Premier Guitar features affiliate links to help support our content. We may earn a commission on any affiliated purchases.

Rocktron Black Rose Octaver Pedal Review

An octave with additional controls

Download Example 1
Gibson SG, bridge pickup, Roots - thin, all knobs at unity
Download Example 2
Gibson SG, bridge pickup, Roots - thin, all knobs at unity
Download Example 3
Fender Strat, neck pickup, roots - thick, Fragrance - 2 o'clock, Thorns - 1 o'clock, Merge at unity
All clips played into a Diamond Positron with an Emperor 4x12 loaded with Weber C1265s and recorded with a Shure SM57.
The idea behind a standard octave pedal is simple—grab the incoming guitar signal, drop it down an octave, and blend it back with the original signal. Pitch transposition effects of this kind can range from simple to radical devices like DigiTech’s Whammy and Snazzy FX’s Mini-Ark. Many stompbox makers have added octave pedals to their lines in the last few years, and Rocktron recently brought their own Black Rose to the party.

The digital Black Rose is one of 12 pedals in Rocktron’s new Boutique Series of stompboxes. Each of these units features a rugged, brushed aluminum case with laser-etched graphics, logos, and control labels, as well as high-quality jacks, switches, and knobs. The true-bypass Black Rose runs on a 9V battery or an optional negative-tip DC power supply.

Drop It Down
The first thing I noticed about the Black Rose is that it has both Wet and Dry outputs. But you don’t need two amps to use this pedal. The Dry output has a true-bypass signal that can be routed to a second amp, but single-amp users use the Merge knob to mix wet and dry signals, which are routed via a true-bypass circuit to the Wet output. Additional controls include the Thorn knob, which adjusts the intensity of the wet signal, the Fragrance knob, which controls the wet signal’s tone, and a Roots switch, which toggles between a crunchier or smoother signal. Personally, I could do with more functional names and less cute ones. Themed control names can make troubleshooting on the fly a real pain, especially if you’ve got a whole pedalboard of these things.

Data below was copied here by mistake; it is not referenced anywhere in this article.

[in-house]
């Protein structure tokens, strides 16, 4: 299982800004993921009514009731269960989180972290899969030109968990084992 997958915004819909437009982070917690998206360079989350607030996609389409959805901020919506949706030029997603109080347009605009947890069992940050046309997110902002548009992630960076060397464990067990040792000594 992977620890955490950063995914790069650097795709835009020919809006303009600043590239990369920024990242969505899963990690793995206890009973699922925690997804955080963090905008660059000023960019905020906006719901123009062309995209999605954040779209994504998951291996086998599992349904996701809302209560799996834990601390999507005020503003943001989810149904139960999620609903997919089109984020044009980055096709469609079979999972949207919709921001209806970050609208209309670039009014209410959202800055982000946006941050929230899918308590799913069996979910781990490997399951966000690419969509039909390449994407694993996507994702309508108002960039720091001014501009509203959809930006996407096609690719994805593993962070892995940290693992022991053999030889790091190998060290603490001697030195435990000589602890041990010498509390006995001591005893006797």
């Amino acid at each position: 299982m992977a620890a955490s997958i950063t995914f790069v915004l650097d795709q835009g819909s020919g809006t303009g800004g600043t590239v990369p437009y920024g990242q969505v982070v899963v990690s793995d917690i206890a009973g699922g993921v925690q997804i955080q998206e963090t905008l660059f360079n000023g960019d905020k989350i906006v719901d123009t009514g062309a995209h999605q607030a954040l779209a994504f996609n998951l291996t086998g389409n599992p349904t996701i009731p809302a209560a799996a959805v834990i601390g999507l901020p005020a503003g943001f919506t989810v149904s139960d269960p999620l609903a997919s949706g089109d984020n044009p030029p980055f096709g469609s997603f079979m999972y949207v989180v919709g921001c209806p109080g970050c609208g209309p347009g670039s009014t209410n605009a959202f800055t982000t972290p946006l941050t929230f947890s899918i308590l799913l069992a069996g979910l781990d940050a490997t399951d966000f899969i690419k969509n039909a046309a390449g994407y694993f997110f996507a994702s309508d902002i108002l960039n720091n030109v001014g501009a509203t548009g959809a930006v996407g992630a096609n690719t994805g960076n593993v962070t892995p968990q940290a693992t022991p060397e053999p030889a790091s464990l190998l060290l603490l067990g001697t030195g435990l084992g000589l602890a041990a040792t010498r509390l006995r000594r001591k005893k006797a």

Functionally, though, this pedal is great. After plugging my go-to Gibson SG into a Budda V-40, I was immediately able to create a nice, standard octave sound with all knobs set at 12 o’clock. The octave signal tracks quickly, and I wasn’t able to play fast enough to out-pace the effect. (Audio samples on Rocktron’s website demonstrate the Black Rose’s octave-tracking capabilities quite effectively.) The Fragrance knob is essentially a mid-frequency boost that you can adjust between low-mid (minimum) and high-mid (maximum) emphasis. The Roots switch, which allows you to select Thin or Thick settings, provides EQ shaping to the octave signal alone, boosting the low-mid register (Thin) or the ultra-low sub register (Thick).

The octave signal itself sounds very natural and preserves the tonal characteristics of your instrument without any obvious digital artifacts. Though I encountered a few pitch-tracking artifacts when playing polyphonically, even subtle bends and vibrato were tracked instantly by the Black Rose.

The Verdict
With its excellent tracking capability and a versatile tone-shaping circuit, the Black Rose is the kind of octave pedal that you can use in small, subtle doses or as an over-the-top sonic warp machine. Separate outputs open up an additional world of options for users who run multiple amps. Yet for all but the most radical octave-pedal users, the Black Rose and a single amp is enough to significantly expand your tonal terrain.

Buy if...
you’re looking for an octave pedal with tone-shaping options and independent wet/dry outputs.
Skip if...
you’re content playing in just one octave at a time.

Street $119 - GHS/Rocktron -

Tone Games 2010: 30 Stompboxes Reviewed
Next in OUTER LIMITS: Snazzy FX The Mini-Ark